نتیجه گیری انگلیسی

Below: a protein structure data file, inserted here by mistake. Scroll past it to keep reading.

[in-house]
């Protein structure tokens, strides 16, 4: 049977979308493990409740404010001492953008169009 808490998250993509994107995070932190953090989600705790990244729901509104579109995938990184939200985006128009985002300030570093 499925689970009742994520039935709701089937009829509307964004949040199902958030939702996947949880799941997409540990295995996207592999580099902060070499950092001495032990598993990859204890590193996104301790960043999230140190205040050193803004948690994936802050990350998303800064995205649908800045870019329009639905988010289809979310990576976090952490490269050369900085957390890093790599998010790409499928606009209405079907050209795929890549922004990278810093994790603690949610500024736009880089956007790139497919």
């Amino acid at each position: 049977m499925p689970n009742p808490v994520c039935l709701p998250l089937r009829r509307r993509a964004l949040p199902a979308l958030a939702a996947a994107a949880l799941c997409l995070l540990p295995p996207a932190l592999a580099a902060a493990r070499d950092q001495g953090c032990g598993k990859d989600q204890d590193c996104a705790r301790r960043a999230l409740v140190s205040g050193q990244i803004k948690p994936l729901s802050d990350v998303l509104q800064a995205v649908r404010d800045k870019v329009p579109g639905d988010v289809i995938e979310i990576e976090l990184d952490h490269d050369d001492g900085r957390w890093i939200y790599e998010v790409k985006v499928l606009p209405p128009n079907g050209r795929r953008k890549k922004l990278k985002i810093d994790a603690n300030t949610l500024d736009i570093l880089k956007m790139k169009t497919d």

A wide and expanding body of academic literature characterizes cultural differences between Hispanic and NHW individuals, describes buyer behavior differences between these individuals, and examines money attitude differences present in Hispanic versus NHW households. This study builds upon these reported money attitude differences to construct a general explanation of the investment behavior of Hispanic households and explain how this investment behavior differs from NHW households. Using the Federal Reserve SCF database, the results show that Hispanic families' financial investment behavior is marked by strong preferences for financial liquidity, intergenerational wealth transfer via life insurance, and owner-occupied real property. The most troubling aspect of Hispanic families' reported investment behavior is the absence of investment in financial asset categories offering relatively high returns, such as common stock, mutual funds, corporate bonds, municipal bonds, and brokerage accounts. It would appear that Hispanic investors perceive these securities as carrying unacceptable investment risks, offering diminished liquidity, and requiring an unacceptably distant investment horizon. Consequently, Hispanic families overinvest, in relative terms, in highly liquid financial assets that offer heightened liquidity only in exchange for relatively lower rates of return over shorter investment periods. Given this investment strategy, these households forego the benefits of financial compounding over a lengthy investment horizon at the higher annualized rates of return associated with debt, equity, and mutual fund investments. This results in a diminished rate of wealth accumulation over time, and a smaller stock of total accumulated wealth at any given point in time, within Hispanic households. It is clear from this evidence that there is an opportunity to assist Hispanic families in achieving greater financial success, and financial professionals and institutions can play a role in doing so. A key aspect of such a role is an educational component to improve Hispanics' familiarity and sophistication regarding the broad range of financial products and services. Such efforts should be structured in ways that reflect an understanding of Hispanic culture and an appreciation for Hispanic values. Those institutions and professionals that make the effort to do so would be providing a worthwhile and important service to a growing ethnic segment of consumers.